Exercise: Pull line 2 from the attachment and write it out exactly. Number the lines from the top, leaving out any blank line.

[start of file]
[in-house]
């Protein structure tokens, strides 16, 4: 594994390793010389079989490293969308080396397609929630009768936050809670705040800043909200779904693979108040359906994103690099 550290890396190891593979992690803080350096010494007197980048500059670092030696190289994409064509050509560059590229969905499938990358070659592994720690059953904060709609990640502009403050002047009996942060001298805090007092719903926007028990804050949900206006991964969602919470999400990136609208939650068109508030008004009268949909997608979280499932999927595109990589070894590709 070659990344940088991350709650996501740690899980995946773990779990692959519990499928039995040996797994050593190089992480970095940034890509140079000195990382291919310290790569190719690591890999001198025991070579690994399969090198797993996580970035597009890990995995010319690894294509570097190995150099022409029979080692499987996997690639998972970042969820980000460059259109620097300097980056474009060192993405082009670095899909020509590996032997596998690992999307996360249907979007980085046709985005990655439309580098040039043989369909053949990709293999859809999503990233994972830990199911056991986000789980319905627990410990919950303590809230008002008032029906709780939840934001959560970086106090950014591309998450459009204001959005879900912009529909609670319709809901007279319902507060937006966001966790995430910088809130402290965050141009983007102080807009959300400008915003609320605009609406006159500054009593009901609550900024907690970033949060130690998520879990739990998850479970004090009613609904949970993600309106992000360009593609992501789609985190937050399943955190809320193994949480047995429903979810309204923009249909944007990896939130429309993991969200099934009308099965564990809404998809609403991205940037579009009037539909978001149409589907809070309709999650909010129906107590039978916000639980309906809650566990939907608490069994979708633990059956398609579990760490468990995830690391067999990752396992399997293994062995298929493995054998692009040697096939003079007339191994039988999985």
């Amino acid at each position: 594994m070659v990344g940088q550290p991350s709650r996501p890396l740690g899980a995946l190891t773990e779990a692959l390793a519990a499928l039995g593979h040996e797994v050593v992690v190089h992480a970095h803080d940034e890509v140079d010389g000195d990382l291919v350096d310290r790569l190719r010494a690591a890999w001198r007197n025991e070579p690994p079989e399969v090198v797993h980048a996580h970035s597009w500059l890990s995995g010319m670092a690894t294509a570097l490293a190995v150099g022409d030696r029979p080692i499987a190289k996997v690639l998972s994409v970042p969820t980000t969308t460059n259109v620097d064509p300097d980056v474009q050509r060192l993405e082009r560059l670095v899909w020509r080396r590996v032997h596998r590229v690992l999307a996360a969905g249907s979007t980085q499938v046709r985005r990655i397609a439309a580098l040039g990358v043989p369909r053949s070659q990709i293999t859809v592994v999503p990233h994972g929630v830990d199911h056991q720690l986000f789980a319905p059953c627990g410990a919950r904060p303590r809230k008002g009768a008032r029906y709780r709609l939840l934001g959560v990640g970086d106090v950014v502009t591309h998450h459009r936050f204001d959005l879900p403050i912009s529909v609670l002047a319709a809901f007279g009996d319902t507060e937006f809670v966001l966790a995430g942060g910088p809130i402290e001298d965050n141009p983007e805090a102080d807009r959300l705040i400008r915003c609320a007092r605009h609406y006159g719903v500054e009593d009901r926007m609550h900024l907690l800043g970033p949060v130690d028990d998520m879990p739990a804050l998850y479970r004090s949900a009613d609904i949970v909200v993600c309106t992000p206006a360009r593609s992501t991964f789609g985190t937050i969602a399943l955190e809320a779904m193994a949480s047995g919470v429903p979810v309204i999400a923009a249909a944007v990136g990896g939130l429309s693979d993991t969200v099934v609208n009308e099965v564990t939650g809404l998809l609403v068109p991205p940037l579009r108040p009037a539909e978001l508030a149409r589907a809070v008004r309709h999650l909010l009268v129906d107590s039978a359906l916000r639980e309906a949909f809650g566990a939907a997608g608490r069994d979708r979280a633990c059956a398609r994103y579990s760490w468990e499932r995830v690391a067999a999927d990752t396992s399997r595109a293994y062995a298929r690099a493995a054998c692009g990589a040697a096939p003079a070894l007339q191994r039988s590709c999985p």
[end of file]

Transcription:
């Protein structure tokens, strides 16, 4: 594994390793010389079989490293969308080396397609929630009768936050809670705040800043909200779904693979108040359906994103690099 550290890396190891593979992690803080350096010494007197980048500059670092030696190289994409064509050509560059590229969905499938990358070659592994720690059953904060709609990640502009403050002047009996942060001298805090007092719903926007028990804050949900206006991964969602919470999400990136609208939650068109508030008004009268949909997608979280499932999927595109990589070894590709 070659990344940088991350709650996501740690899980995946773990779990692959519990499928039995040996797994050593190089992480970095940034890509140079000195990382291919310290790569190719690591890999001198025991070579690994399969090198797993996580970035597009890990995995010319690894294509570097190995150099022409029979080692499987996997690639998972970042969820980000460059259109620097300097980056474009060192993405082009670095899909020509590996032997596998690992999307996360249907979007980085046709985005990655439309580098040039043989369909053949990709293999859809999503990233994972830990199911056991986000789980319905627990410990919950303590809230008002008032029906709780939840934001959560970086106090950014591309998450459009204001959005879900912009529909609670319709809901007279319902507060937006966001966790995430910088809130402290965050141009983007102080807009959300400008915003609320605009609406006159500054009593009901609550900024907690970033949060130690998520879990739990998850479970004090009613609904949970993600309106992000360009593609992501789609985190937050399943955190809320193994949480047995429903979810309204923009249909944007990896939130429309993991969200099934009308099965564990809404998809609403991205940037579009009037539909978001149409589907809070309709999650909010129906107590039978916000639980309906809650566990939907608490069994979708633990059956398609579990760490468990995830690391067999990752396992399997293994062995298929493995054998692009040697096939003079007339191994039988999985």